Talk:Julia (Nineteen Eighty-Four)

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Too much content?[edit]

This section reads more like a summary of Julia and Winston's relationship and their rebellion against the Party. Recommend revision.

It also seems to be more about Winston's feelings for Julia, rather than an article about Julia herself. Understandable, in an article about a character who is shrouded in mystery throughout the novel (both before and after she has relations with Winston, due to the fact that the Party makes it impossible for either of them to know very much about each other) but none the less... --Dark Green 20:40, 15 January 2007 (UTC)


"When O'Brien tests their willingness to do whatever the Brotherhood asks, Julia shouts "No!" when he asks whether she and Winston prepared to separate and never see each other again." This sentence is incoherent. Clayton 04-December-2006 22:49

Seven-year itch?[edit]

Perhaps overkill to complain about this, but...

Article says:

O'Brien is really a faithful Party member, a torturer who brainwashes those who have gone astray (in order to "make them perfect" before they are executed). He reveals to Winston that he had actually been under surveillance for as much as seven years. The reader never knows if the Thought Police had previously detected Julia's thoughtcriminal tendencies as well. If not, it was her love for Winston that doomed her.

Actually, it's never clear how much of what O'Brien says is lies or doublethink. He may have merely claimed to have been watching Smith for years, just to impress Smith with the Party's omniscience, and in fact only watched him since he gave O'B. a funny look at the end of a Two-Minutes Hate in early April 1984.

Room 101[edit]

Isn't she lobotomized? Earlier in the novel she talks about how the one thing she will always have to herself, beyond the reach of the Party, is her own mind, and when Winston sees her at the end, she has a scar across her forehead. If no one contests, I think I'll add this in. Kuralyov (talk) 05:42, 19 November 2007 (UTC)

Maybe not quite. Perhaps they removed a part of her brain, but a lobotomy is through the eye socket. I'd say brain surgery if I were you.

DarkestMoonlight (talk) 20:16, 20 March 2008 (UTC) Could it also not be a scar from her torture? —Preceding unsigned comment added by Lpok89 (talkcontribs) 00:40, 31 March 2009 (UTC)

The scar could equally have come from the torture/beatings Julia received from the Thought Police, or even by whatever she faced in Room 101 (perhaps suggesting she only betrayed Winston once her particular horror had started, unlike Winston, who betrayed Julia before the rats had actually attacked him). Regardless, it's just speculation that she had brain surgery or a lobotomy. The relevant quote from my copy (ISBN: 0-14-027877-X; Page 304) states: "He knew now what had changed in her. Her face was sallower, and there was a long scar, partly hidden by her hair, across her forehead and temple; but that was not the change." This confirms that she had a scar on her forehead as you rightly stated above, but Winston himself notes that the scar (and by the implication, whatever caused the scar) did not cause the change in her, hence why I do not think it was a lobotomy. Perhaps we could replace 'lobotomy' with 'serious injury that scarred, possibly a lobotomy or from torture' or something similar? TheHippopotamus (talk) 22:44, 8 August 2009 (UTC)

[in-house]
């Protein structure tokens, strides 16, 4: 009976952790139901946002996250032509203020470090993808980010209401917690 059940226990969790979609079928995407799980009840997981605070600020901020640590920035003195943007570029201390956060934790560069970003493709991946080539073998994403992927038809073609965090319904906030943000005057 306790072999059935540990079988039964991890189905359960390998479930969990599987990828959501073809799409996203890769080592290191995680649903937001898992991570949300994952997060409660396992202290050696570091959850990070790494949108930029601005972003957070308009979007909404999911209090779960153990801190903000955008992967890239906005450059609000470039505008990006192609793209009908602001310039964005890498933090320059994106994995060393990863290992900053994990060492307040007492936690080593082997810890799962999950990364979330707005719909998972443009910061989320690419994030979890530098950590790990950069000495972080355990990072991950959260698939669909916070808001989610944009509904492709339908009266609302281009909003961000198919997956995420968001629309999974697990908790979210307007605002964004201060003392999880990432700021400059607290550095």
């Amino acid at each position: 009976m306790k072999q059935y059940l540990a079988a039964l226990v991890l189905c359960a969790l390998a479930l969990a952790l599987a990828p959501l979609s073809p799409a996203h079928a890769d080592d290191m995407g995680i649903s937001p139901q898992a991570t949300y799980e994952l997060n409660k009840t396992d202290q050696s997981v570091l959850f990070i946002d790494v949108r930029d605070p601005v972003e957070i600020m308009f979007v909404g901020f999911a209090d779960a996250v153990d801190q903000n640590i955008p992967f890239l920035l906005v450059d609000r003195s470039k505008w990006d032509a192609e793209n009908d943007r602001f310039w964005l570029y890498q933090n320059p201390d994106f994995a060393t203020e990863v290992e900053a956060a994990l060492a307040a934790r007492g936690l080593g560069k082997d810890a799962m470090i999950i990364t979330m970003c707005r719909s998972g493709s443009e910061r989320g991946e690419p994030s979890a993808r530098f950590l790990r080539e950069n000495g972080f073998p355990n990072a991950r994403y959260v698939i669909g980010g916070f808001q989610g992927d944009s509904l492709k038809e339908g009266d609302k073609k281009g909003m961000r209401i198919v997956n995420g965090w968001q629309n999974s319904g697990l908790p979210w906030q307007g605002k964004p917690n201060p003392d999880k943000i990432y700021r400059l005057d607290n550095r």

Didin't come to mind to you that scars originated from the rat cage? Lobotomy is a longshot. (talk) 10:08, 29 July 2015 (UTC)

Julia wants to join the brotherhood?[edit]

In the opening it states, "In truth, she despises the Party and wants to join the Brotherhood, an outlawed organisation supposedly founded by Emmanuel Goldstein." Perhaps this is a minute point, but throughout the book it is clearly stated that Julia really only cares about herself. She only cares about the party as it pertains to her own life. I do not think she ever actually cared about joining the brotherhood. I think she did it simply because Winston wanted to. Therefore, it seems inaccurate to say that she wanted to join the brotherhood. She never sought it out, and she didn't really care about their doctrines. She hardly even listened to Winston when he was reading the book to her.

Also, this article, as a previous poster has mentioned, did not focus much on Julia and the kind of person she was. It just told points from the story. I would suggest doing a bit more of a character study on her rather than just giving a general synopsis of the story itself. — Preceding unsigned comment added by Lostsister82 (talkcontribs) 18:47, 27 February 2016 (UTC)